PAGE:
Editorials

Prosecutors’ police target drugs, but get cash

Madison County State’s Attorney Tom Gibbons said putting his own police on the interstate highways is about seizing heroin. The LaSalle County unit on which he modeled his appears to be more about seizing cash and vehicles that curbing drugs.
Madison County State’s Attorney Tom Gibbons said putting his own police on the interstate highways is about seizing heroin. The LaSalle County unit on which he modeled his appears to be more about seizing cash and vehicles that curbing drugs. znizami@bnd.com

Heroin is a scourge on our community and law enforcement efforts to combat it can literally save lives, but should those efforts extend to local prosecutors putting together their own private police forces to go out and fight it?

That sounds like a poor idea on its merits. If you look at where the idea originated and how it operated, it becomes a terrible idea.

Madison County State’s Attorney Tom Gibbons hired two investigators to go out on the interstates and run drug interdiction patrols. “This unit was designed to directly attack the problem at the source, and to prevent the drugs from ever hitting the streets,” he said.

The unit is currently in park because the Illinois Supreme Court is about to look at the issue in LaSalle County, where Gibbons said he got the idea. LaSalle County is largely rural with about 112,000 people, but it is crossed by a major east-west corridor to Chicago, Interstate 80. Their drug unit took in more than $1 million.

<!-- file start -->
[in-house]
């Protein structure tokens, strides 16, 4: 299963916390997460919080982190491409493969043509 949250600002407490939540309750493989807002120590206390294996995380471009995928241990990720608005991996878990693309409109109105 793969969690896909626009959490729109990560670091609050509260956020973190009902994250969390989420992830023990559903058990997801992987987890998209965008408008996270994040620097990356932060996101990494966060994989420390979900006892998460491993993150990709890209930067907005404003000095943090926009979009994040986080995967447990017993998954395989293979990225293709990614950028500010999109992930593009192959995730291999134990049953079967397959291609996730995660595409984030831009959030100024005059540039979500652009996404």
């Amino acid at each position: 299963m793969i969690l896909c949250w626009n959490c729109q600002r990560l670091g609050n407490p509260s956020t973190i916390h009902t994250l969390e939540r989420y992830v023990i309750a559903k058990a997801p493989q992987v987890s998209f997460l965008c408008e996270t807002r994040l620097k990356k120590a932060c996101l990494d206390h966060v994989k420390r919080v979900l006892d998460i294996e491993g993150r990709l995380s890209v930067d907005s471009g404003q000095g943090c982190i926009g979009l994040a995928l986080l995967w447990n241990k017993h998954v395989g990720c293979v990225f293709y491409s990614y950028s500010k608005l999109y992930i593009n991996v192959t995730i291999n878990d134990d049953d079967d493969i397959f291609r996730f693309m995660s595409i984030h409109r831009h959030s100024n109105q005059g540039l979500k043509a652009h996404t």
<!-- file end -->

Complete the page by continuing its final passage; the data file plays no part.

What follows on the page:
Part of the problem is how the money was spent. LaSalle County’s prosecutor put $100,000 into training his police force. He also spent $50,000 on donations, including to an adult flag football league and softball tournament.

So in addition to becoming the police chief of his own force, he put himself in a position to be the sugar daddy of local sports and charities. Plus, how do you avoid conflict of interest when you are prosecuting a case brought to you by your own employee? The objective case review and standards of evidence could easily soften when looking at your own officers’ work, unless you never intended to prosecute any of these cases in the first place.

The noble intention to take drugs off the streets would be better served by allowing the professionals to do their jobs. The Drug Enforcement Administration, Illinois State Police and local cops are better able to follow down leads that could potentially hurt the business of drugs. Their people were trained, have years of experience and intelligence networks — not weekend conferences on how to seize cash and cars.

Illinois Supreme Court mandate or not, Gibbons should give up his highway patrol and focus his energies on prosecuting the cases brought to him.

  Comments